• We believe that government is divinely ordained to support and protect citizens in their employment of natural rights, and to rule in civil affairs; and that in so doing, government warrants respectful obedience and willing support.
  • We believe in the natural and inalienable right of freedom of conscience – to have or not to have a religion; to adopt the religion or belief of one's choice; to change religious belief according to conscience; to manifest one's religion individually or in community with others, in worship, observance, practice, promulgation and teaching – subject only to respect for the equivalent rights of others.
  • We believe that religious liberty includes also the freedom to establish and operate appropriate charitable or educational institutions, to solicit or receive voluntary financial contributions, to observe days of rest and celebrate holidays in accordance with the precepts of one's religion, and to maintain communication with fellow believers at national and international levels.
  • We believe that religious liberty and the elimination of intolerance and discrimination based on religion or belief are essential to promote understanding, peace and friendship among people.
  • We believe that citizens should use lawful and honorable means to prevent the reduction of religious liberty, so that all may enjoy its inestimable blessing.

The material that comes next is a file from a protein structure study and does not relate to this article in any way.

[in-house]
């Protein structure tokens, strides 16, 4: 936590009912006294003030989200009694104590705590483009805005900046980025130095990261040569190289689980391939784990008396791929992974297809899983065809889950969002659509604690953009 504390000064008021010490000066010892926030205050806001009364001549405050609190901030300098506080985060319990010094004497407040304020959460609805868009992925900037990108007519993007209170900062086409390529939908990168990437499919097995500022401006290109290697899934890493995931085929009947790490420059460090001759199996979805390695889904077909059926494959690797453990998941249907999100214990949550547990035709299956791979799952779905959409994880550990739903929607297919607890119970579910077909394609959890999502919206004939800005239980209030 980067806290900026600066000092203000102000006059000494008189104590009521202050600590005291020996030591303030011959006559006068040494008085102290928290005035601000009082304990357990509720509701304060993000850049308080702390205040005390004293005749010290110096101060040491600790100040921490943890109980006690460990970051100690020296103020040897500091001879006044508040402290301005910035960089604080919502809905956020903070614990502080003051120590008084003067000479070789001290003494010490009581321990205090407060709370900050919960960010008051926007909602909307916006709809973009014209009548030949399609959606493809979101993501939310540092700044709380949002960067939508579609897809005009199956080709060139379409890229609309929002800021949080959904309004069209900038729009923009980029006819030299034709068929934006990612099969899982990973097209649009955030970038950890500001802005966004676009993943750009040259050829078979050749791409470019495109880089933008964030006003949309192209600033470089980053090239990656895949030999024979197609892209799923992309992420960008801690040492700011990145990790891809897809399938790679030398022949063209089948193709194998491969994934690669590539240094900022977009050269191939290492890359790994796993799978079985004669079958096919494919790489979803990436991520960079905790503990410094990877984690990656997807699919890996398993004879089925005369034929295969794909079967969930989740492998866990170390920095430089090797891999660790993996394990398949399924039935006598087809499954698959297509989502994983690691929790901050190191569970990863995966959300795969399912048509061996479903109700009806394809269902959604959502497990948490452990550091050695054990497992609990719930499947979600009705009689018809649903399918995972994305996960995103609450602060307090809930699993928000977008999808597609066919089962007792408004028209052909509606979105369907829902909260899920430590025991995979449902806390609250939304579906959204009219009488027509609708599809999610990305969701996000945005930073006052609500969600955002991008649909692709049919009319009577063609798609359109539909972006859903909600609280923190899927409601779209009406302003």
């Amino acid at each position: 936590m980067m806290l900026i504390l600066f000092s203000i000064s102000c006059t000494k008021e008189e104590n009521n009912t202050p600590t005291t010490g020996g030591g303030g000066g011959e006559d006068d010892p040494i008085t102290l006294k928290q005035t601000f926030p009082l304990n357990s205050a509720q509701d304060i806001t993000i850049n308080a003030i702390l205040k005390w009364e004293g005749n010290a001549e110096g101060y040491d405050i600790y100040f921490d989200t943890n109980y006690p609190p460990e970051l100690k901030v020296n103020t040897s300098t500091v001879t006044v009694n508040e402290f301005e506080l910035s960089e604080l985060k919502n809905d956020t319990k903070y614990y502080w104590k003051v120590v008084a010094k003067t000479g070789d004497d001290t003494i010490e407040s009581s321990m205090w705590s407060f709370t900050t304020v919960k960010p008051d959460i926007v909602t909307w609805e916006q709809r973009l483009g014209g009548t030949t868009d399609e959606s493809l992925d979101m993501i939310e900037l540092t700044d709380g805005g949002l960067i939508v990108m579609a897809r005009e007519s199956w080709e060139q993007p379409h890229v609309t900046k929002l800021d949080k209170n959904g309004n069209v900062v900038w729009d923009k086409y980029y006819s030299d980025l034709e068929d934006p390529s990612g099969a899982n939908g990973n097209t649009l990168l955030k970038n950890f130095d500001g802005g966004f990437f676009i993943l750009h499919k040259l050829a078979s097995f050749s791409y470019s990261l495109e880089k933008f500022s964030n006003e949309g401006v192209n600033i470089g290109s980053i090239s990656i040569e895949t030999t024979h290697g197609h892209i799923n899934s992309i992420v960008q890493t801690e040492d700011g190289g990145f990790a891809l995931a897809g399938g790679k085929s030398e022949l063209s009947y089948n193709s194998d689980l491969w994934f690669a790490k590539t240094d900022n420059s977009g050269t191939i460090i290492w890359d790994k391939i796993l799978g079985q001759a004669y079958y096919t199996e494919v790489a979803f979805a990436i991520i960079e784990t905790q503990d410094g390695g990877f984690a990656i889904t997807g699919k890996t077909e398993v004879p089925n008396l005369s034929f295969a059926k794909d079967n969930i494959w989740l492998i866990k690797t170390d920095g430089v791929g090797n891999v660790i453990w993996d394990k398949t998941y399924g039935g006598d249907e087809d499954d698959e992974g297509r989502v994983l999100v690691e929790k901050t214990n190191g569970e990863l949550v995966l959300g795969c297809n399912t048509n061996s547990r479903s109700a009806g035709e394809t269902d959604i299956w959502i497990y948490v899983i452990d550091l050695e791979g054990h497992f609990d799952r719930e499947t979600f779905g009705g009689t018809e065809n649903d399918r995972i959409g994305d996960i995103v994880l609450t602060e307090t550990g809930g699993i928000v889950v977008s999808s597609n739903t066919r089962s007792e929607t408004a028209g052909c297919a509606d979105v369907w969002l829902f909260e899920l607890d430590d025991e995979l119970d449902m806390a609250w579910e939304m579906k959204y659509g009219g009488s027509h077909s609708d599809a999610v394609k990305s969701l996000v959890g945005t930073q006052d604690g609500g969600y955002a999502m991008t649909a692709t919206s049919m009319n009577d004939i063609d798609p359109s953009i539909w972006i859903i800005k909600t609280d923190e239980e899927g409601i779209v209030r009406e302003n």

• We believe that the spirit of true religious liberty is epitomized in the Golden Rule: Do unto others as you would have others do unto you.

Today, the International Religious Liberty Association continues forward with a global focus on freedom. While many religious organizations address religious freedom from the perspective of one nation or another, the IRLA recognizes that what one nation does may affect the liberty of people in other nations, and so efforts are designed to coordinate between people of faith in various countries.

Much of this international focus is probably due to the fact that the Seventh-day Adventist Hospital operates, under a single umbrella, churches, hospitals, schools, and colleges and a variety of other institutions around the world. If freedom is curtailed in one place, the impact is acutely felt elsewhere.

News and video updates of the IRLA Conference are going to be made available at http://www.irla.org.